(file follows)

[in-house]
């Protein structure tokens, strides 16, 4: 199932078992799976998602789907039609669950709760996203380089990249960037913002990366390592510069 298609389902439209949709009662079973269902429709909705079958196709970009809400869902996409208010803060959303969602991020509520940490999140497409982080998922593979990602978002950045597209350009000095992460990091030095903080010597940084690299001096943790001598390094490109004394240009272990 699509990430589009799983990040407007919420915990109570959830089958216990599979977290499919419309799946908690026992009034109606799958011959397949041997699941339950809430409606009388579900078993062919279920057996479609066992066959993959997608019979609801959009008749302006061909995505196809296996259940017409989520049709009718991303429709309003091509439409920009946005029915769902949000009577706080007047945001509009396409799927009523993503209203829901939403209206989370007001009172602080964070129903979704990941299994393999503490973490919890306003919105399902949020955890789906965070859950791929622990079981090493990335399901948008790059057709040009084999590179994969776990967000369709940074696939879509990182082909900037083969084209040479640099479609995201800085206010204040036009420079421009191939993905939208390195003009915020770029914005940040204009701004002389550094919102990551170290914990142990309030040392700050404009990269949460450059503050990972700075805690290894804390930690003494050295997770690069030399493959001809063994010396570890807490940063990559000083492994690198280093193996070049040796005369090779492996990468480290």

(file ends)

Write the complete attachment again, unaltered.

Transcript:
[in-house]
């Protein structure tokens, strides 16, 4: 199932078992799976998602789907039609669950709760996203380089990249960037913002990366390592510069 298609389902439209949709009662079973269902429709909705079958196709970009809400869902996409208010803060959303969602991020509520940490999140497409982080998922593979990602978002950045597209350009000095992460990091030095903080010597940084690299001096943790001598390094490109004394240009272990 699509990430589009799983990040407007919420915990109570959830089958216990599979977290499919419309799946908690026992009034109606799958011959397949041997699941339950809430409606009388579900078993062919279920057996479609066992066959993959997608019979609801959009008749302006061909995505196809296996259940017409989520049709009718991303429709309003091509439409920009946005029915769902949000009577706080007047945001509009396409799927009523993503209203829901939403209206989370007001009172602080964070129903979704990941299994393999503490973490919890306003919105399902949020955890789906965070859950791929622990079981090493990335399901948008790059057709040009084999590179994969776990967000369709940074696939879509990182082909900037083969084209040479640099479609995201800085206010204040036009420079421009191939993905939208390195003009915020770029914005940040204009701004002389550094919102990551170290914990142990309030040392700050404009990269949460450059503050990972700075805690290894804390930690003494050295997770690069030399493959001809063994010396570890807490940063990559000083492994690198280093193996070049040796005369090779492996990468480290």